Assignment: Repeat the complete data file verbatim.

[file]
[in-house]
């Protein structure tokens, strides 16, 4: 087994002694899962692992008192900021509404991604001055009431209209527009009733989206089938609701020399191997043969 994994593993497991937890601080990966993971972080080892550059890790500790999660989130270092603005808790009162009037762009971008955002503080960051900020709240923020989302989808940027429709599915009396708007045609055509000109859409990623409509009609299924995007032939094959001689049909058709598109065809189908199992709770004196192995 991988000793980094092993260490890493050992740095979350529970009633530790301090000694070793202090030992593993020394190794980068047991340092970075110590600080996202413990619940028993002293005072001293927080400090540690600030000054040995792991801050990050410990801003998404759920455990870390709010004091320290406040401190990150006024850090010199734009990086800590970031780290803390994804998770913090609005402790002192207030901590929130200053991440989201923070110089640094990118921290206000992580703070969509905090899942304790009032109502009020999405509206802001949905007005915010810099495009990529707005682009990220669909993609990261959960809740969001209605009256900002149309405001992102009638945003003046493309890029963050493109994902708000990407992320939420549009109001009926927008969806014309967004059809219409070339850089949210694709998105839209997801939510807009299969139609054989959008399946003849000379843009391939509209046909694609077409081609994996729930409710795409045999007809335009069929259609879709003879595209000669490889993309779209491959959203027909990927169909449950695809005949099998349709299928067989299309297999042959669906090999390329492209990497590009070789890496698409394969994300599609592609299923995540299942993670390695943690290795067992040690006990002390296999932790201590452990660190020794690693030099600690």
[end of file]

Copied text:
[in-house]
């Protein structure tokens, strides 16, 4: 087994002694899962692992008192900021509404991604001055009431209209527009009733989206089938609701020399191997043969 994994593993497991937890601080990966993971972080080892550059890790500790999660989130270092603005808790009162009037762009971008955002503080960051900020709240923020989302989808940027429709599915009396708007045609055509000109859409990623409509009609299924995007032939094959001689049909058709598109065809189908199992709770004196192995 991988000793980094092993260490890493050992740095979350529970009633530790301090000694070793202090030992593993020394190794980068047991340092970075110590600080996202413990619940028993002293005072001293927080400090540690600030000054040995792991801050990050410990801003998404759920455990870390709010004091320290406040401190990150006024850090010199734009990086800590970031780290803390994804998770913090609005402790002192207030901590929130200053991440989201923070110089640094990118921290206000992580703070969509905090899942304790009032109502009020999405509206802001949905007005915010810099495009990529707005682009990220669909993609990261959960809740969001209605009256900002149309405001992102009638945003003046493309890029963050493109994902708000990407992320939420549009109001009926927008969806014309967004059809219409070339850089949210694709998105839209997801939510807009299969139609054989959008399946003849000379843009391939509209046909694609077409081609994996729930409710795409045999007809335009069929259609879709003879595209000669490889993309779209491959959203027909990927169909449950695809005949099998349709299928067989299309297999042959669906090999390329492209990497590009070789890496698409394969994300599609592609299923995540299942993670390695943690290795067992040690006990002390296999932790201590452990660190020794690693030099600690």